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Friday, 25 December 2015 00:00

A Cathedral for Me

This Image marks the conclusion of four years of Image for the Asking, my weekly conversation on photographic beauty and creativity. The number "4" seems rather small, but when I expand it out to 208 weeks, it begins to take on a different meaning and context. I wanted to conclude this fourth year with an image from a place that is as special to me as any cathedral. This is Fajada Butte which sits at the entrance to Chaco Canyon in northwestern New Mexico. It must have been sacred to the ancient Ancestral Puebloans for high up among its crevices they carved a spiral glyph which, on the day of the summer solstice is pierced exactly down the center by a dagger of light passing through rock slabs. As the butte appears to have had no "utilitarian" purpose, it seems to have had important spiritual and ceremonial significance for the Chaco people. It seems appropriate that I should offer this image as a "wide-angle" landscape since that is how I typically see the world. The sun was steadily setting in the west and the day's last light was illuminating the butte when we found some rabbitbrush, blooming-to-seed, to serve, by way of being a foreground element, as an invitation for the eye to continue across the chaparral to Fajada. There was absolutely no wind. A focal length of 33mm allowed me to be wide-angle but to eliminate unwanted information in the sky and surrounding landscape. An aperture of f/16, given the camera-to-subject distance, provided depth-of-field; and a shutter speed of 20 seconds at ISO 100 gave me an overall slightly-darker-than-medium exposure. Happy New Year to All. 

Saturday, 19 December 2015 00:00

An Instrument of Peace

Although I had photographed the San Francisco de Asis Mission Church in Taos on several occasions, I recently learned that there is an interesting feature to consider when thinking about visiting this beautiful structure. There are  light-sensitive floodlights which turn on at dusk illuminating the statue of Francis and the frontal exterior of the building. Constructed between 1772-1815, no less a luminary than Georgia O'Keeffe described it as "one of the most beautiful buildings left in the United States by the early Spaniards." In the gloaming, the marble statue of the good saint, as well as the adobe walls of the church, seem to glow with an inner light that makes the scene, for me, all the more poignant and special. A focal length of 20mm allowed me the angle-of-view I wanted in a visual field that had to be carefully constructed so as to include essential elements and exclude non-essential ones without mergers or other distractions. An aperture of f/13 and a shutter speed of 30.0 seconds at ISO 100 provided depth-of-field and noise control with an overall very slightly-darker-than-medium exposure. It just barely allowed me to avoid having to use the "bulb" setting on my camera. The scene was a gift to my spirit.

Saturday, 12 December 2015 00:00

A Confusion of Seasons

Southeast of Moab the La Sal Loop Road pauses above the deep gash of Mill Creek Canyon before descending to cross the narrow chasm. From that vantage, the broad, flat shoulder of ridge between Horse Creek and Brumley Creek watersheds leads the eye slowly upward toward the rise of Mt. Mellenthin before curving south into the deeply incised Brumley headwaters drainage that eventually ascends to the heights of Mt. Peale, at 12, 721' often, as here, shrouded in cloud. Across the lower reaches of that forested shoulder, Gamble oaks and small junipers spray an autumn palette of color, while higher up thick groves of aspen, some leaf-bare and others still in golden splendor, cover the mountain. Still higher the great conifers reign, but crowning them all beyond the tree line the high peaks of the La Sals stand tall and shining in the season's first dressings of snow. I was far enough removed from even the nearest foreground that a focal length of 150mm took in a fairly wide angle of view. An aperture of f/20 gave depth-of-field (f/11 would have been sufficient here), and a shutter speed of 1/10 second at ISO 100 gave me an overall medium exposure. This, too, is the glory of the Colorado Plateau.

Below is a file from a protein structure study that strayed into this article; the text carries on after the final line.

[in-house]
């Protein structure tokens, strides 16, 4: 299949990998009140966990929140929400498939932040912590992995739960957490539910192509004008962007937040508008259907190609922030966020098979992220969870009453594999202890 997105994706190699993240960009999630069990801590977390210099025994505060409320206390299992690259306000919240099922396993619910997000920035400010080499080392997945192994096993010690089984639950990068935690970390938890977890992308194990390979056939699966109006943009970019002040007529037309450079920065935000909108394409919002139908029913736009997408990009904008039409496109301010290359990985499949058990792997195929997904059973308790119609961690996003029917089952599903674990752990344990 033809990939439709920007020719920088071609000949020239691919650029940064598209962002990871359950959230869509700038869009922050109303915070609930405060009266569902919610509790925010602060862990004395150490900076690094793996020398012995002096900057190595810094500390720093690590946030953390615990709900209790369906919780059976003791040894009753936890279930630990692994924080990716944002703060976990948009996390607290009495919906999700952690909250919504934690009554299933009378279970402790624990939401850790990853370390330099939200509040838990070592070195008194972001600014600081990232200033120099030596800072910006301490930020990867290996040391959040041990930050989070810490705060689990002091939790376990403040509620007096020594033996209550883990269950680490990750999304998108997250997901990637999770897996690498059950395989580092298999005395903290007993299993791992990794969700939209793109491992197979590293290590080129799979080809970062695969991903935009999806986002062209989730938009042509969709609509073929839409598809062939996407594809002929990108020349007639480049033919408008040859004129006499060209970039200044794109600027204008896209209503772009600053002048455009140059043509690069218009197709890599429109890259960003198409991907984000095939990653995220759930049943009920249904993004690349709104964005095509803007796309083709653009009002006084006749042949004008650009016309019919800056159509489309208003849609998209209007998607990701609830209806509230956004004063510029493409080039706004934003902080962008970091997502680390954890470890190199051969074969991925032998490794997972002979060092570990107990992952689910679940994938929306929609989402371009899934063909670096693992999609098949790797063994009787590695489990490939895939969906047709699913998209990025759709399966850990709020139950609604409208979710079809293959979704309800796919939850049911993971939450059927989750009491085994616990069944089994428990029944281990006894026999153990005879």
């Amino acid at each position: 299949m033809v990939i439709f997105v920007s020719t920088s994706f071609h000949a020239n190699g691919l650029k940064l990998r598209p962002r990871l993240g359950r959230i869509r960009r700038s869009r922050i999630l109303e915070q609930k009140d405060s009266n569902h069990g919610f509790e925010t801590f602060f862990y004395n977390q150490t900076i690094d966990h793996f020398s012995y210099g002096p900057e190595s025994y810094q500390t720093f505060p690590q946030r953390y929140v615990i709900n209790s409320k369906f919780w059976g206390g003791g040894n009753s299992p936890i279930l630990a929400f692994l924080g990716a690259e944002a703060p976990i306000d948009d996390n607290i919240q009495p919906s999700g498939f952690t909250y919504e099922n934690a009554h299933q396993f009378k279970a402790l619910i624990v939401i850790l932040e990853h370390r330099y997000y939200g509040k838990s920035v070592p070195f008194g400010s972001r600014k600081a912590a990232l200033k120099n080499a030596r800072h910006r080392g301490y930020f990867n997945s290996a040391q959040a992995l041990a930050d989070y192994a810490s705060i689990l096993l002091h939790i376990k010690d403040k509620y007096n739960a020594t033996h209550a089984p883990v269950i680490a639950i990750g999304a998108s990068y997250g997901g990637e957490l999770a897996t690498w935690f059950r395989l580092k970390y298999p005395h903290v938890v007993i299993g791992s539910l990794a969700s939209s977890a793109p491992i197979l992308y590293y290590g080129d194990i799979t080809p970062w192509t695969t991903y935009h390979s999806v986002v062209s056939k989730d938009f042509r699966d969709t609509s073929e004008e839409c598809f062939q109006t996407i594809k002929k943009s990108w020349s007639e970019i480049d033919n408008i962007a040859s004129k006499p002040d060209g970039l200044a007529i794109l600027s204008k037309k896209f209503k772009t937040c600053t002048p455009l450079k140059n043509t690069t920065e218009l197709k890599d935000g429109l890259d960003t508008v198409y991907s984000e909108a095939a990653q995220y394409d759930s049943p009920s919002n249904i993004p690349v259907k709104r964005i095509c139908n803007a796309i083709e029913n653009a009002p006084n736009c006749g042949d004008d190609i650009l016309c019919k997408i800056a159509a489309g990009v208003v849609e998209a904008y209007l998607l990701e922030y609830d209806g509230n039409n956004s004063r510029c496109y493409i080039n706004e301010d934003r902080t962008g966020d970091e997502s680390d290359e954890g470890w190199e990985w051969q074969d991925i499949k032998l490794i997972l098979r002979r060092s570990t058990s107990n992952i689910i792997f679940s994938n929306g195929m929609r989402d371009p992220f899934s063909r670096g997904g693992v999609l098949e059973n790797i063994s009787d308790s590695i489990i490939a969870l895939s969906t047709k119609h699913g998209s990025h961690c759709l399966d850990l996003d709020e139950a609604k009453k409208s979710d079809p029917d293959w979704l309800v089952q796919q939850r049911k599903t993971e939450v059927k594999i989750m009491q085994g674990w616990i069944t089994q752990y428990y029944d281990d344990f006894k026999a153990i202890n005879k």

Saturday, 05 December 2015 00:00

Light Lines

The Windows District of Arches National Park is a fairy world of rock. The park, as a whole, contains the largest concentration of rock arches in the world, and those of the Windows District are as incredible as any to be found. In exploring various angles and perspectives recently we came upon an opening in the massive Entrada Sandstone formations which may at one time been an arch itself, but is now a long, rounded outcrop, open to the sky and offering an amazing view northwest toward the Garden of Eden and Balanced Rock tiny in the distance. As we watched the light slowly fade, it began to highlight the various formations in intense tones of warmth, but at the same time it cast a rim light across the top of the outcrop at our feet. Using just the edge of the rock, where the highlight ran, as a floor, I framed the right edge of the image with the edge of the Entrada formation and placed the highlighted formations in the mid-ground so that the lighted tops were near to the right vertical third line. The dark gray clouds overhead were an interesting contrast to the still-whitish cumuli on the far horizon. A focal length of 20mm gave me the angle-of-view I wanted. An aperture of f/22 provided depth-of-field;and a shutter speed of 1/10th second at ISO 100 gave me an overall somewhat-darker-than-medium eposure. Fairyland at sunset is magic.

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